Some people seem to possess positive characteristics so distinguishing them from others that they seem to “walk on water.” Others seem never to make mistakes – everything they touch turning to gold – their very presence tending to lift those around them to achieve better results. (While they truly ARE NOT always right nor do they ALWAYS make the right decision, they usually identify their errors and correct them quickly – before others can see negative results – rather than proclaiming them from the rooftops and revealing their woes for the world to see.) We see them as “super stars” shining brightly above all others – and they often see themselves as being above the crowd and beyond the fray. These rare individuals do not need much guidance – they simply need clear objectives and general direction from someone willing to get out of their way as they move forward to accomplish great things.
Increasingly (and unfortunately), it seems that people often seek success at the expense of others or wish to secure the “gains” of winning through the failures of others. These individuals do not look to see who may have been stepped on during their rise to the top nor what rules might have been broken (or at least bent badly) along the way. Whenever we find ourselves facing the reality of another’s inappropriate behavior (whether it affects us personally or not) we should first identify how our actions (either explicit or implicit) may have condoned the behavior and what might we be able to do to alter that validation. We should look inward before striking outward – did something YOU said or expectations you imposed upon another drive him or her into an area outside of his or her core competency, experience or abilities – but MUST NOT excuse the results by giving a pass on the behavior. We should identify what kinds of “outside pressures” the person may be feeling that would make him or her act inappropriately BUT cannot excuse the behavior because of their inability to act appropriately. When helping an individual correct his or her inappropriate behavior we should establish how much of the blame we might realistically assume BUT must not build the net of deflection so strongly that responsibility is shifted away from the individual and onto his or her surroundings, experiences or the actions of others so none of the blame is assumed by the “offending party.”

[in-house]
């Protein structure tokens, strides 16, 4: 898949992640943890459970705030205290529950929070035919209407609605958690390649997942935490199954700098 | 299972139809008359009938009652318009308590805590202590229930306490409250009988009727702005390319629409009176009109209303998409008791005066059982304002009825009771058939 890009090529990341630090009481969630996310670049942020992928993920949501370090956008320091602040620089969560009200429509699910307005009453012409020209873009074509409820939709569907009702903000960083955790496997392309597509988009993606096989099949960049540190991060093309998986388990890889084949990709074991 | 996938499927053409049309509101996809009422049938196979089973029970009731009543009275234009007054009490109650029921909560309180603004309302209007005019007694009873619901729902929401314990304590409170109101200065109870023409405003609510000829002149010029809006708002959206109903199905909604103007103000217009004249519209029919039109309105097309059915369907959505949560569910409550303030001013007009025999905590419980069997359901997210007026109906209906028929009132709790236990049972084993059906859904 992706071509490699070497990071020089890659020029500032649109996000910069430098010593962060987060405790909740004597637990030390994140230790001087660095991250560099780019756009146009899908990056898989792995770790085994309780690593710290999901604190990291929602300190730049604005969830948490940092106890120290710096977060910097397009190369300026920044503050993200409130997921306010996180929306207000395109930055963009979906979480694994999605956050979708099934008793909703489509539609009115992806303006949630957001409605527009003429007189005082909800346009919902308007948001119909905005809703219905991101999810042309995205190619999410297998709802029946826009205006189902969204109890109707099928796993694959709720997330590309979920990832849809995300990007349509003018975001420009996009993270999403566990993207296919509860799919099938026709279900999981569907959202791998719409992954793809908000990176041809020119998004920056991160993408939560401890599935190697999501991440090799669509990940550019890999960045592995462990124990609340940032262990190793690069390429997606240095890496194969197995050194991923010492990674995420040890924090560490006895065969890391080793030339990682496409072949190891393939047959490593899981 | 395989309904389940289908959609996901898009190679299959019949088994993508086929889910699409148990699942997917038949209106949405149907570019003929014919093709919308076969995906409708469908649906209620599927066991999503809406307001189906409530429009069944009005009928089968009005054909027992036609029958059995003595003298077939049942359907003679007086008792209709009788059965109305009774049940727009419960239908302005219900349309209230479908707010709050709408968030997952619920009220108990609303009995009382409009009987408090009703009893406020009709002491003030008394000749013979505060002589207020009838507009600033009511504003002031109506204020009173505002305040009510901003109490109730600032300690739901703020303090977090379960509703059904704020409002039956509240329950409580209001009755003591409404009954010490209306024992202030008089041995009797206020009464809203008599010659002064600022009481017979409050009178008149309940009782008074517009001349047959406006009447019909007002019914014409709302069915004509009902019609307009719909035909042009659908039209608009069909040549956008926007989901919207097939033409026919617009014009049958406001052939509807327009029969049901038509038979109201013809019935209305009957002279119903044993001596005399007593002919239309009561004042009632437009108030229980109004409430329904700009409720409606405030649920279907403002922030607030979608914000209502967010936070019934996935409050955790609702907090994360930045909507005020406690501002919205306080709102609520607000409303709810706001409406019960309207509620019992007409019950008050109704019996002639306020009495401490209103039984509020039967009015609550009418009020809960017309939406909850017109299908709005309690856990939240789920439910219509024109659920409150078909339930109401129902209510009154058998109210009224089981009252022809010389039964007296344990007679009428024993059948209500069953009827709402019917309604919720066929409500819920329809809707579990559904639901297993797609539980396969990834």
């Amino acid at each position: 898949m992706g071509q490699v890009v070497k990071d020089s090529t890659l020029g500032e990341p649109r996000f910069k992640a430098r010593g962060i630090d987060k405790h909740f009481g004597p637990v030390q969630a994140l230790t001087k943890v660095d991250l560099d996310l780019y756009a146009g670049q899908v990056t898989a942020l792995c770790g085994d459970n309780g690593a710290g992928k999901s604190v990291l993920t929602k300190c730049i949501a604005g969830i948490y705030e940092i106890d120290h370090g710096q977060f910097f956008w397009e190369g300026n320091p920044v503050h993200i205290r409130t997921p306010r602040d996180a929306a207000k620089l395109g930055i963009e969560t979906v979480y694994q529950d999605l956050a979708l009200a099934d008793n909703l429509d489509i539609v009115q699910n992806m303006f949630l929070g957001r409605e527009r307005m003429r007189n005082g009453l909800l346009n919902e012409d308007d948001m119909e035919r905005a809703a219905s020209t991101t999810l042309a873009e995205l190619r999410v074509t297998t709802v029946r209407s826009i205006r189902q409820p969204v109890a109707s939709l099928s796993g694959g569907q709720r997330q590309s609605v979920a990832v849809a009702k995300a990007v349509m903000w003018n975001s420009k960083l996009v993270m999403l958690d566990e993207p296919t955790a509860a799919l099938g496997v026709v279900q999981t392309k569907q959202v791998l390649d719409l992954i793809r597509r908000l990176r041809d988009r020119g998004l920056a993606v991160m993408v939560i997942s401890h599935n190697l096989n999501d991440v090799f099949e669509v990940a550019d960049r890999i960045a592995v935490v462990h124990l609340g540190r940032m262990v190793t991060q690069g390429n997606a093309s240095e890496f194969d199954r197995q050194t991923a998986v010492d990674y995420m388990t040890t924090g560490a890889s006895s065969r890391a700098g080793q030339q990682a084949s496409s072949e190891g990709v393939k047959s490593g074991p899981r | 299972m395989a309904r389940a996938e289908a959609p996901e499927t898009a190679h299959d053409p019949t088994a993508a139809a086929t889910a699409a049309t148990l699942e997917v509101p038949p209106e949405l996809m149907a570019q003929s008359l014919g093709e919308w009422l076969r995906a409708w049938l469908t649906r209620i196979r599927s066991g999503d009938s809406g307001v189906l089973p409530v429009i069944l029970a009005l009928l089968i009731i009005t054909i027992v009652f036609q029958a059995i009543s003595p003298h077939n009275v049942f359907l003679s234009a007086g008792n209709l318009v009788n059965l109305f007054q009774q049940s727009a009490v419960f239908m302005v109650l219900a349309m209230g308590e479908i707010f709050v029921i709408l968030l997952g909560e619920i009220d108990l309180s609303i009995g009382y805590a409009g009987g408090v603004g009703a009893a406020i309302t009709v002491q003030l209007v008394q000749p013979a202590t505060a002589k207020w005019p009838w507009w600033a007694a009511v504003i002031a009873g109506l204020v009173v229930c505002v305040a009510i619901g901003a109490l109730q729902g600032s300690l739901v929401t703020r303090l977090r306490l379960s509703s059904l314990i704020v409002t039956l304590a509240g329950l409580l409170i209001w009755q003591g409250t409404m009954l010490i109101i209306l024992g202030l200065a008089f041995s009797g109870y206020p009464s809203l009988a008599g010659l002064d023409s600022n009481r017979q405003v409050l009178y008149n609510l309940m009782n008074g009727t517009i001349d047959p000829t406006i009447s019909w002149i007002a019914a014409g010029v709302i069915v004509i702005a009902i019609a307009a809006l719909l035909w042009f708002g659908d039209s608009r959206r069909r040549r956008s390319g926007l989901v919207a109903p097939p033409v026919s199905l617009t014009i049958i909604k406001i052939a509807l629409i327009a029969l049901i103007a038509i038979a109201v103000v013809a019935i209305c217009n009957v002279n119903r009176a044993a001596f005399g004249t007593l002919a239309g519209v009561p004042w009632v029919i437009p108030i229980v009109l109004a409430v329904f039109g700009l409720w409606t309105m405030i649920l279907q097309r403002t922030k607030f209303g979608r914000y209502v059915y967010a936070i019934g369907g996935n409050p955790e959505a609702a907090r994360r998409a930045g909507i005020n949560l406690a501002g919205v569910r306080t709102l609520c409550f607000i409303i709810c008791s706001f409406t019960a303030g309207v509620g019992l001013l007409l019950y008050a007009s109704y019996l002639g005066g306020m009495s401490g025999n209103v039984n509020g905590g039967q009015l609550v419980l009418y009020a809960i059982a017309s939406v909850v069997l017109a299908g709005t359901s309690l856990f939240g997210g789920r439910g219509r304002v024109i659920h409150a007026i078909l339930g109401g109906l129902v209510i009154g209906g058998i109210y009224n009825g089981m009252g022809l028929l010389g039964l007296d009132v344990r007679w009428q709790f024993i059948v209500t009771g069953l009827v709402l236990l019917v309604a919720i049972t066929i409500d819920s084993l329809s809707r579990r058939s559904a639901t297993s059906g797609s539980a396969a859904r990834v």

Discussing inappropriate behavior with another is naturally confrontational and never easy. In preparation, plan a course of action and a general direction that discussion might follow BUT do not “script” your conversation to the point that you end up “reading without leading” or talking rather than communicating. In their haste to avoid confrontation, many assume all the blame for other’s poor behavior by praising their fulfillment of responsibility without passing on (or addressing) any of the actions taken to accomplish that what was done. Make sure you have fully communicated your expectations, are willing to acknowledge your part (if any) in the inappropriate actions, then act swiftly in addressing (and changing) them so they do not continue to reoccur. We can NEVER change behavior if we fail to address it, continue to ignore it or simply accept it as is because we would prefer to take the path of least resistance. Rarely in life do the “ends” ever truly justify the “means” as we do not often perform tasks in a vacuum – in a place without regard for how the things we do affect others.
People do not really change much – they tend to be what they were allowed to become. Rather than trying to change people behaving badly we must identify (specifically) the inappropriate behavior causing the disruption then clearly and concisely communicate “why” that behavior must change – discussing the ramifications of continued poor behavior ALONG WITH the rewards of altered behavior. Only by focusing on the negative impact of continued inappropriate behavior – by defining an effect that can be linked directly to the cause - while detailing the rewards of appropriate behavior will inappropriate action ever be diminished (though, due to our human nature, it will never be totally addressed!). Ultimately, as with any change, we must make sure that the rewards of change are greater than the benefits of remaining the same – that more pain is experienced should one NOT change than might be experienced should they alter their path.
We will never address inappropriate behavior as long as we accept it (why would someone change without a compelling reason or reward)? Perhaps Pogo had it right when he said “We have found the enemy and it is us…” Unless (and until) we refuse to accept inappropriate behavior, we have only ourselves to blame for its existence!